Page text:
To be eligible for a Paycheck Protection Program ("PPP") loan, the applicant must certify on the borrower application that the applicant and any owner of 20% or more of the applicant are not “presently involved in any bankruptcy.” This eligibility requirement spawned numerous lawsuits between debtors and the United States Small Business Administration ("SBA") in the year since the SBA took this position. In every case under the first round of funding under the CARES Act, the SBA argued that entities in bankruptcy were not eligible for PPP loans. And with the second round of funding arriving in 2021, the SBA did not change its position.
Now, with the May 31 deadline for PPP loan applications looming, the SBA has published additional guidance, which provides that entities that have concluded a bankruptcy proceeding are not, for PPP eligibility, considered "presently involved in any bankruptcy."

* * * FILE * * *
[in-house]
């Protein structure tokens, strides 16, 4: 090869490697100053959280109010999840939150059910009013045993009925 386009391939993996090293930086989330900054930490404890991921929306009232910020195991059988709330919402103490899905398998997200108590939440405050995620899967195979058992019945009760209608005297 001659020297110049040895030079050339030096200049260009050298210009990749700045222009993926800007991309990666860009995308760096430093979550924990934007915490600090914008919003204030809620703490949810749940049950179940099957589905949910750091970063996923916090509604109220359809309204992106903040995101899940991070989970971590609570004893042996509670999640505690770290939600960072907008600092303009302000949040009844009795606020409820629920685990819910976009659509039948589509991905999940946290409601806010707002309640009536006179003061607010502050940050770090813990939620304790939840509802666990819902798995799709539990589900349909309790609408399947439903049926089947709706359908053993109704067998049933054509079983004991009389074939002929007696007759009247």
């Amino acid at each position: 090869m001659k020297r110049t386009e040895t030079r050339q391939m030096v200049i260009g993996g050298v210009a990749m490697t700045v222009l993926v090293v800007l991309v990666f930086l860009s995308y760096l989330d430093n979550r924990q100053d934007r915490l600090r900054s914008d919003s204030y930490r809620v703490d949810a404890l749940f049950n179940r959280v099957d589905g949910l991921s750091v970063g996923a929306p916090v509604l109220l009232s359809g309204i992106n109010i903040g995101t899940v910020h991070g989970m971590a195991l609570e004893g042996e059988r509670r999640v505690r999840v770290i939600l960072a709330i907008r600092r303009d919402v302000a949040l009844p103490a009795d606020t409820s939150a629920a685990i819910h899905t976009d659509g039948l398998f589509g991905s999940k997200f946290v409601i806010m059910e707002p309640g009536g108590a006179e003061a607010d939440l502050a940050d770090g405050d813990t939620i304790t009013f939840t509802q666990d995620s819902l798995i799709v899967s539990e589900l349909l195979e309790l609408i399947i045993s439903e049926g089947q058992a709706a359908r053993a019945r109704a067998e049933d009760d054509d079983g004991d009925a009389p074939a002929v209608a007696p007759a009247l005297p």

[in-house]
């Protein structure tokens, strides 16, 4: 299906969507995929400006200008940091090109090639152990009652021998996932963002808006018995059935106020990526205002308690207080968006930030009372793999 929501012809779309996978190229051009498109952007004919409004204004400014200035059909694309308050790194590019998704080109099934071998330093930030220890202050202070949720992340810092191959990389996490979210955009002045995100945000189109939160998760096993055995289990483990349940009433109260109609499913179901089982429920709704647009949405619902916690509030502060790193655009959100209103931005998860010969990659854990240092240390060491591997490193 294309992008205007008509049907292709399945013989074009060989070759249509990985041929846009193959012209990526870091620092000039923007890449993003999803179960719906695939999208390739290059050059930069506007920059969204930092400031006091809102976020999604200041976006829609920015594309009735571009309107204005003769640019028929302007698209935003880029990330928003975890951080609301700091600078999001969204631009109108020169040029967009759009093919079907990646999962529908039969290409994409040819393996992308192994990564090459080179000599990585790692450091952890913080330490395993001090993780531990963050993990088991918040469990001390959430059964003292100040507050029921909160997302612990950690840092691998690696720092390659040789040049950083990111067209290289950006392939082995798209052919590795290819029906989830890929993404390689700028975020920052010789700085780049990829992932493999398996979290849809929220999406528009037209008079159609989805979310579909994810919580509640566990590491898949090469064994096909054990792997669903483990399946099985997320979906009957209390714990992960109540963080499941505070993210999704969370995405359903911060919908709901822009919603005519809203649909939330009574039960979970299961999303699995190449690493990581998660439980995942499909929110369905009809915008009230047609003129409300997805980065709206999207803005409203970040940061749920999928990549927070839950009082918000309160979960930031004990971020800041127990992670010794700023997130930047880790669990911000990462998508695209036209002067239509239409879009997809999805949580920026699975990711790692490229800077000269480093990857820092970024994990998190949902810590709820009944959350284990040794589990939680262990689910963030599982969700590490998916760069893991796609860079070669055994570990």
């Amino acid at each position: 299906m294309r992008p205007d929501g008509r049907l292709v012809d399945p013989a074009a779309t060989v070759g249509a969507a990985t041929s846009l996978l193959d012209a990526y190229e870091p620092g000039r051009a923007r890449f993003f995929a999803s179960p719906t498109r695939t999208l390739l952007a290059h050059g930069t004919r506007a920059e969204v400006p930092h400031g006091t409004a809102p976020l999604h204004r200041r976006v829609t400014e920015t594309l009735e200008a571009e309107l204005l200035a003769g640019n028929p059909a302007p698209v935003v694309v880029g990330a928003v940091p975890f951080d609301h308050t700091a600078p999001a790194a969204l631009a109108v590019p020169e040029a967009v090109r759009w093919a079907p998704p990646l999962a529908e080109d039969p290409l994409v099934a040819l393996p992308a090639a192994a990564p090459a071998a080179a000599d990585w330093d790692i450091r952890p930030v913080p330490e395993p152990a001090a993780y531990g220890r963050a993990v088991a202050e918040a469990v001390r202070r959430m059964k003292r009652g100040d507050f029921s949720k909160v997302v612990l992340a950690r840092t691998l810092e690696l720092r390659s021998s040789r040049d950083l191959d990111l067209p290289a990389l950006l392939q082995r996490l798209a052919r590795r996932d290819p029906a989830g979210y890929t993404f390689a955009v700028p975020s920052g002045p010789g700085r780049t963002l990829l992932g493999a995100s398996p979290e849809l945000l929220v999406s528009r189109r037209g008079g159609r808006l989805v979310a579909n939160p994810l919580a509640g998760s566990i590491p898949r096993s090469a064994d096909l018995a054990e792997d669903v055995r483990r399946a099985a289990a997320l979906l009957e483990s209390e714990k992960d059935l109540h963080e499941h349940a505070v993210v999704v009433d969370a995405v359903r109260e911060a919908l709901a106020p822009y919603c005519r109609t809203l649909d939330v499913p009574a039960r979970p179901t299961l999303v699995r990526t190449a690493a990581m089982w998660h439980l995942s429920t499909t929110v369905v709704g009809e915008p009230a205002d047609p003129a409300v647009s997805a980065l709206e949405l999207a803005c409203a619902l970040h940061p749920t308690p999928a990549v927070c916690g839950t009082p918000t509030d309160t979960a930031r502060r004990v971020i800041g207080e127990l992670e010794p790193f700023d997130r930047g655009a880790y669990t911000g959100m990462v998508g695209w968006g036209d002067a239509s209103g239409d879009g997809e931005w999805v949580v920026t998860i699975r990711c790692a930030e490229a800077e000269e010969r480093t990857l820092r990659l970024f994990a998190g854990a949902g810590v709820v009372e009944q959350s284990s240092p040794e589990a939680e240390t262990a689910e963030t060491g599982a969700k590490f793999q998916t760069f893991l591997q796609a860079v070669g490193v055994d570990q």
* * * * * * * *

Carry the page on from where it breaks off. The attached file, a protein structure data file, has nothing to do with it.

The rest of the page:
In its answer to Frequently Asked Question Number 67 about the PPP loan program, the SBA states that, for PPP eligibility purposes, a party is no longer involved in bankruptcy under these circumstances:
Chapter 7 – The Bankruptcy Court has entered a discharge order.
Chapters 11, 12 and 13 – The Bankruptcy Court has entered an order confirming the plan.
Any Chapter – The Bankruptcy Court has entered an order dismissing the case.
For an entity to be eligible for a PPP loan, the above orders must be entered before the date of the PPP loan application. If an entity is permanently closed, through bankruptcy or otherwise, it is not eligible for a PPP loan.
Consequently, if you have resolved a bankruptcy case in the past year, and you are otherwise eligible for a PPP loan, you can apply for a loan. The SBA's full statement can be found here: https://www.sba.gov/sites/default/files/2021-04/PPP%20FAQs%204.6.21%20FINAL-508.pdf.
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This article is not intended to give, and should not be relied upon for, legal advice in any particular circumstance or fact situation. No action should be taken in reliance upon the information contained in this article without obtaining the advice of an attorney.